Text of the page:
Ah, the freedom I see in the faces of my friends at the nursing home when they have no other choice but to be in the present moment. In fact, it’s only when this capacity dimishes and more, what we’d call lucidy, comes forth do I notice a shift in the peace and happiness they were feeling.
The lessons we can take away from this interesting, misunderstood, un-understood state of being are not insignificant. As we live in an era where consciousness is regarded as key to our bliss, imagine how fully conscious one must be within the world of dementia. Sounds oxymoronic, yet the call the live in the now, in the present really does invite us to move out of the past, not be concerned with a future that never comes.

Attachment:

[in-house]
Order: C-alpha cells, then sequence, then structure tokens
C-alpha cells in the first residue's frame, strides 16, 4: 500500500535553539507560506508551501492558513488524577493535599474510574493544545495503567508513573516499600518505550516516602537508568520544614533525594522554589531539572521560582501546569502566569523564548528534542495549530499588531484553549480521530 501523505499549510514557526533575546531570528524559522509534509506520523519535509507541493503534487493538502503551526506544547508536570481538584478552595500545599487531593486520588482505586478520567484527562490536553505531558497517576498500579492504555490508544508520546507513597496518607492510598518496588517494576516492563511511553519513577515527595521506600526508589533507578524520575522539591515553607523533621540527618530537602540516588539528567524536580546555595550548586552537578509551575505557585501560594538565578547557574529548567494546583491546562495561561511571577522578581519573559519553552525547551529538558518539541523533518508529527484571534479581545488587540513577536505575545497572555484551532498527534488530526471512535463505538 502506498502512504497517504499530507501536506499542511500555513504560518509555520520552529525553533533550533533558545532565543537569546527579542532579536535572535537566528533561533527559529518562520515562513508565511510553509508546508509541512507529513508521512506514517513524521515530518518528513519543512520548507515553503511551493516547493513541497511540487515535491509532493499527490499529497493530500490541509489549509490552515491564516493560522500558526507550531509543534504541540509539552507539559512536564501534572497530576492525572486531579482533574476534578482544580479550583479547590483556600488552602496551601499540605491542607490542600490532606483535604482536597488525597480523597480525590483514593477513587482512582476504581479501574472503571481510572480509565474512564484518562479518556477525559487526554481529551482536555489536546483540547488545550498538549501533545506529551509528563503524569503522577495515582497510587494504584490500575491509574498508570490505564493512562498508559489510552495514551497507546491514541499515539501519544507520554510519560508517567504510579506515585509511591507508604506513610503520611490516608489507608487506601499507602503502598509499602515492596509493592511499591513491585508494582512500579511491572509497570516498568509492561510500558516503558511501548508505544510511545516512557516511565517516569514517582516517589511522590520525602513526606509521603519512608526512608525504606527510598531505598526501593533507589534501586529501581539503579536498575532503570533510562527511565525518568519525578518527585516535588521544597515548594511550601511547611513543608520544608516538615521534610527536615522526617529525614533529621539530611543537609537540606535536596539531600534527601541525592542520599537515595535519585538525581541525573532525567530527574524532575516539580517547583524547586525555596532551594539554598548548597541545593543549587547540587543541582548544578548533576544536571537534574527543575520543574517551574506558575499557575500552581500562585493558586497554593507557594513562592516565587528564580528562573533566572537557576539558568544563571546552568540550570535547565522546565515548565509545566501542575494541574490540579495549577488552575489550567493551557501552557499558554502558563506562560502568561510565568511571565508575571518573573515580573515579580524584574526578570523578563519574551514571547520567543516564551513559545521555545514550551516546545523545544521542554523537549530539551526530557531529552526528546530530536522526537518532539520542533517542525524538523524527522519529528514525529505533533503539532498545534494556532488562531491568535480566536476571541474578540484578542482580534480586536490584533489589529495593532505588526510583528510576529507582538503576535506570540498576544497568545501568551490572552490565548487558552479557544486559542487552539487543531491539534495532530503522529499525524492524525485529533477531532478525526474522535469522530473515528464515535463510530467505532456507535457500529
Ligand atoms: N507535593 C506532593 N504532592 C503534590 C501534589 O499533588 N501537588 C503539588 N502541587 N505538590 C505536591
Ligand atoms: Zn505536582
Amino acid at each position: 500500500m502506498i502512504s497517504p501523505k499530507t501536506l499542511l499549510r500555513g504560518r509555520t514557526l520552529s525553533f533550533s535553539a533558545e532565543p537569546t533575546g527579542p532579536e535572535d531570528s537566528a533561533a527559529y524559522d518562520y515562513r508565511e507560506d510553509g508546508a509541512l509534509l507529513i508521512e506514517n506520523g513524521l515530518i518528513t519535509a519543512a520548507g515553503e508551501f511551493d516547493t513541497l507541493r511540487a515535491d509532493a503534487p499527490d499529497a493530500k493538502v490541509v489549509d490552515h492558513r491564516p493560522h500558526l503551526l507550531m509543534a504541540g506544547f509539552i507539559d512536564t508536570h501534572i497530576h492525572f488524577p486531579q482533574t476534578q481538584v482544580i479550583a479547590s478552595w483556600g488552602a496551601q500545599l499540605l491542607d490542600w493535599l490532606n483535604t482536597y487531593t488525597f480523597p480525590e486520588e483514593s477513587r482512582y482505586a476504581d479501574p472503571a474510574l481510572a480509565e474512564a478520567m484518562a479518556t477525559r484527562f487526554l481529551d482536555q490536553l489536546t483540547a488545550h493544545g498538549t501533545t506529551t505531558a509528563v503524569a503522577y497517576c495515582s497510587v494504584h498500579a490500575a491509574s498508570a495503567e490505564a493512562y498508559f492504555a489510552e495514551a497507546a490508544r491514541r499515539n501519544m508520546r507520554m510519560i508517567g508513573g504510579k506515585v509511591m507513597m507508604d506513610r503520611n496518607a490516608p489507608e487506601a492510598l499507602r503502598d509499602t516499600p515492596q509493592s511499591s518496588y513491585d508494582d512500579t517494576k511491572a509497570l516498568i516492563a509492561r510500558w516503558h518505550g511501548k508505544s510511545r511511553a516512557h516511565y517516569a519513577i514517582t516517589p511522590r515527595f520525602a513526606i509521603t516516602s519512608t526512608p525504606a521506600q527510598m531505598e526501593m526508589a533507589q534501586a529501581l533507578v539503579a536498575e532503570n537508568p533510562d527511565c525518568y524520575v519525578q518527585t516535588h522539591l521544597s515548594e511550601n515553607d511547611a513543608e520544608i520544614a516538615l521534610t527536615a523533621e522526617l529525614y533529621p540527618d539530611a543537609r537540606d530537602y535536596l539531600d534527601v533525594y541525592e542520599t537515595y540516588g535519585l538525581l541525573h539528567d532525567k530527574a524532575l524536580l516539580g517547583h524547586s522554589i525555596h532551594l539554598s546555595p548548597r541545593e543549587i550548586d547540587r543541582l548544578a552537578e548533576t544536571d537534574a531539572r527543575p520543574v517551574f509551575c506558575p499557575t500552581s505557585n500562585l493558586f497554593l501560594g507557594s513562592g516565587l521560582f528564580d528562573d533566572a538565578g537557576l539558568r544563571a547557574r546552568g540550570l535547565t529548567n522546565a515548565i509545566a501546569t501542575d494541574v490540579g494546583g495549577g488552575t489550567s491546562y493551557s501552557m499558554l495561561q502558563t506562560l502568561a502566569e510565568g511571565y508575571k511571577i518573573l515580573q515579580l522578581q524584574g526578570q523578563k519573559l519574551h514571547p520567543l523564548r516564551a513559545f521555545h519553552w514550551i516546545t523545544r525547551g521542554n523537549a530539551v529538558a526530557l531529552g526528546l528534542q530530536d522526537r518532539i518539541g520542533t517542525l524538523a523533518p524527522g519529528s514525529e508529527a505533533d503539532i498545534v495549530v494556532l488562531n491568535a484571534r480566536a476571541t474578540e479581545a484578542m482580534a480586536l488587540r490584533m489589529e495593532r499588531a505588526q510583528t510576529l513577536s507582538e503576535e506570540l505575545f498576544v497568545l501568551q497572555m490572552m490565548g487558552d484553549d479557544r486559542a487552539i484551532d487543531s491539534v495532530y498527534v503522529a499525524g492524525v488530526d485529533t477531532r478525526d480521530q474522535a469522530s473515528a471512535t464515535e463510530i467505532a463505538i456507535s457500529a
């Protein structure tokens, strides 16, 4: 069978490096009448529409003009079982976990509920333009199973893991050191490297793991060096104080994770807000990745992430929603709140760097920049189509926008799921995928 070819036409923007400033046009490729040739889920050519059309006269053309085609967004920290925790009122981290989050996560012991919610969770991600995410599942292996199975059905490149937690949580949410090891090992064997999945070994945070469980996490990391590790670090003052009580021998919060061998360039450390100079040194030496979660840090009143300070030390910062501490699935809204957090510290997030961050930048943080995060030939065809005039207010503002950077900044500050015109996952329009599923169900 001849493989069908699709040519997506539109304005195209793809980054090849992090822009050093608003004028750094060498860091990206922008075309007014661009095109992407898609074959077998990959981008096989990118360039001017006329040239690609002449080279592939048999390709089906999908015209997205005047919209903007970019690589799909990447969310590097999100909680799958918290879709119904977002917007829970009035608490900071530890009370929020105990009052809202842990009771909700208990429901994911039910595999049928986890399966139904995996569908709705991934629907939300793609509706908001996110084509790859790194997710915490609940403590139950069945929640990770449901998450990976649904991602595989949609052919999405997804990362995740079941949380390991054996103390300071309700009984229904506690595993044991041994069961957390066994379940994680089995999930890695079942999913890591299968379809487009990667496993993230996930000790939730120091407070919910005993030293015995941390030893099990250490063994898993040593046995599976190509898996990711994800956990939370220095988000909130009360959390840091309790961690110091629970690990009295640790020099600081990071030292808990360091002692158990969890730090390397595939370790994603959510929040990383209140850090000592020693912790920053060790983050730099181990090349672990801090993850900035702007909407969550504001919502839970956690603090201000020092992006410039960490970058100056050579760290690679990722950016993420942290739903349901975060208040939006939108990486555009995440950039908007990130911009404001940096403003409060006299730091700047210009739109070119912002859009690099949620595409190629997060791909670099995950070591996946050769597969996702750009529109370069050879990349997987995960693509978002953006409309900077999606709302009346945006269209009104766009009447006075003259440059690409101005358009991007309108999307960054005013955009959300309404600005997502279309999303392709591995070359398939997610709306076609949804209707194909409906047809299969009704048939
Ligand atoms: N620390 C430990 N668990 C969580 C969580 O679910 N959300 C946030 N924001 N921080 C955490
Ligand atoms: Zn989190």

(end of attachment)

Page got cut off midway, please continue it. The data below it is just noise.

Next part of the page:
My mother rarely visits the past or future anymore and her sense of freedom, peace, contenment, is palpable. Yet we often approach people with dementia with a great deal of sadness, fear and pity.
No, really, I’m asking you, why?
My guess is it has more to do with OUR inability to be present, our remembrance of past pain and our concern of future troubles. Yet right here, right now, everything is perfect. Just like my mother. Just like dementia.